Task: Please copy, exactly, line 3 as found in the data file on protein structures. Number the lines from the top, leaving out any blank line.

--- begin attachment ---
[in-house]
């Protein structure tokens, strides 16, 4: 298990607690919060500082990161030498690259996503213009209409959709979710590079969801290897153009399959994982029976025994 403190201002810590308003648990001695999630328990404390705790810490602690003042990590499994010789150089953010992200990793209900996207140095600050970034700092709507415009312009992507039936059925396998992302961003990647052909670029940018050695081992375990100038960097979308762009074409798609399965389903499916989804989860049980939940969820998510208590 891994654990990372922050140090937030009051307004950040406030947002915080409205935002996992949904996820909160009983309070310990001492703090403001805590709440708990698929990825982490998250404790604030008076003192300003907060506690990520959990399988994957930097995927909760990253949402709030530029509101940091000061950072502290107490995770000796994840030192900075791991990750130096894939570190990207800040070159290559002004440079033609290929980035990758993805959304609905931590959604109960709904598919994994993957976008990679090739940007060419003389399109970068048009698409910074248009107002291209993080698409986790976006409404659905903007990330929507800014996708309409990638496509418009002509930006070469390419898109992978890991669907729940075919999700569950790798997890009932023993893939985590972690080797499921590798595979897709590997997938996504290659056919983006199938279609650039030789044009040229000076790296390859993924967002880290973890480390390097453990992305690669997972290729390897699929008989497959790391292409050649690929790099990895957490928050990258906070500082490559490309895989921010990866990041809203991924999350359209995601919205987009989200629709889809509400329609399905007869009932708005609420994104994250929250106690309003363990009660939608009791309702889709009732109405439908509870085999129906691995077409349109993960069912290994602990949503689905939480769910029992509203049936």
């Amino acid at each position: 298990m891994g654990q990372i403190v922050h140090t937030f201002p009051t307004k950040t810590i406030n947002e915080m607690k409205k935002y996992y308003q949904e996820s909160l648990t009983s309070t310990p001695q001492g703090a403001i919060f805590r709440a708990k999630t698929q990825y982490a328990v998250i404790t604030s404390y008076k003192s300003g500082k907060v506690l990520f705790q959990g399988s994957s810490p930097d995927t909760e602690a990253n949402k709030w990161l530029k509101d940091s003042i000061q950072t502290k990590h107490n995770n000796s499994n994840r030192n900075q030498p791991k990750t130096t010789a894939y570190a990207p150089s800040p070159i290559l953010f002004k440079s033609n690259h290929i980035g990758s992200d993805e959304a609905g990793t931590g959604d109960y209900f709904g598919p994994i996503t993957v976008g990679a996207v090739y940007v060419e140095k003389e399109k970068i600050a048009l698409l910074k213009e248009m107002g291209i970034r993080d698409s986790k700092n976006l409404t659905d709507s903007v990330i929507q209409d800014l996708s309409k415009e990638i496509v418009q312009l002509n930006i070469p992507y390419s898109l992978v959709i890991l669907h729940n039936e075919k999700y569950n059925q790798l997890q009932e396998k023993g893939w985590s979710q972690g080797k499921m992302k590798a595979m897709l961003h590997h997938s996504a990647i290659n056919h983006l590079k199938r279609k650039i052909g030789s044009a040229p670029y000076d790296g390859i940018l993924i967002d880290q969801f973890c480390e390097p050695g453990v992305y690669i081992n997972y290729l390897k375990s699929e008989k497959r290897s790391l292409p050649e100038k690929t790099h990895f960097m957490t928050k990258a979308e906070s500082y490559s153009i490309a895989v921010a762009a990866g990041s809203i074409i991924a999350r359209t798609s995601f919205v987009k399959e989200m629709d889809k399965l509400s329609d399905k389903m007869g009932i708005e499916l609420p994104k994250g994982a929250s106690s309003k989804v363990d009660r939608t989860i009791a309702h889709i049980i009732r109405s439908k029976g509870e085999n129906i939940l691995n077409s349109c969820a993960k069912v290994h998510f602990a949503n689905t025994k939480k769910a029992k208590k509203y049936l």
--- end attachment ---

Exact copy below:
């Amino acid at each position: 298990m891994g654990q990372i403190v922050h140090t937030f201002p009051t307004k950040t810590i406030n947002e915080m607690k409205k935002y996992y308003q949904e996820s909160l648990t009983s309070t310990p001695q001492g703090a403001i919060f805590r709440a708990k999630t698929q990825y982490a328990v998250i404790t604030s404390y008076k003192s300003g500082k907060v506690l990520f705790q959990g399988s994957s810490p930097d995927t909760e602690a990253n949402k709030w990161l530029k509101d940091s003042i000061q950072t502290k990590h107490n995770n000796s499994n994840r030192n900075q030498p791991k990750t130096t010789a894939y570190a990207p150089s800040p070159i290559l953010f002004k440079s033609n690259h290929i980035g990758s992200d993805e959304a609905g990793t931590g959604d109960y209900f709904g598919p994994i996503t993957v976008g990679a996207v090739y940007v060419e140095k003389e399109k970068i600050a048009l698409l910074k213009e248009m107002g291209i970034r993080d698409s986790k700092n976006l409404t659905d709507s903007v990330i929507q209409d800014l996708s309409k415009e990638i496509v418009q312009l002509n930006i070469p992507y390419s898109l992978v959709i890991l669907h729940n039936e075919k999700y569950n059925q790798l997890q009932e396998k023993g893939w985590s979710q972690g080797k499921m992302k590798a595979m897709l961003h590997h997938s996504a990647i290659n056919h983006l590079k199938r279609k650039i052909g030789s044009a040229p670029y000076d790296g390859i940018l993924i967002d880290q969801f973890c480390e390097p050695g453990v992305y690669i081992n997972y290729l390897k375990s699929e008989k497959r290897s790391l292409p050649e100038k690929t790099h990895f960097m957490t928050k990258a979308e906070s500082y490559s153009i490309a895989v921010a762009a990866g990041s809203i074409i991924a999350r359209t798609s995601f919205v987009k399959e989200m629709d889809k399965l509400s329609d399905k389903m007869g009932i708005e499916l609420p994104k994250g994982a929250s106690s309003k989804v363990d009660r939608t989860i009791a309702h889709i049980i009732r109405s439908k029976g509870e085999n129906i939940l691995n077409s349109c969820a993960k069912v290994h998510f602990a949503n689905t025994k939480k769910a029992k208590k509203y049936l």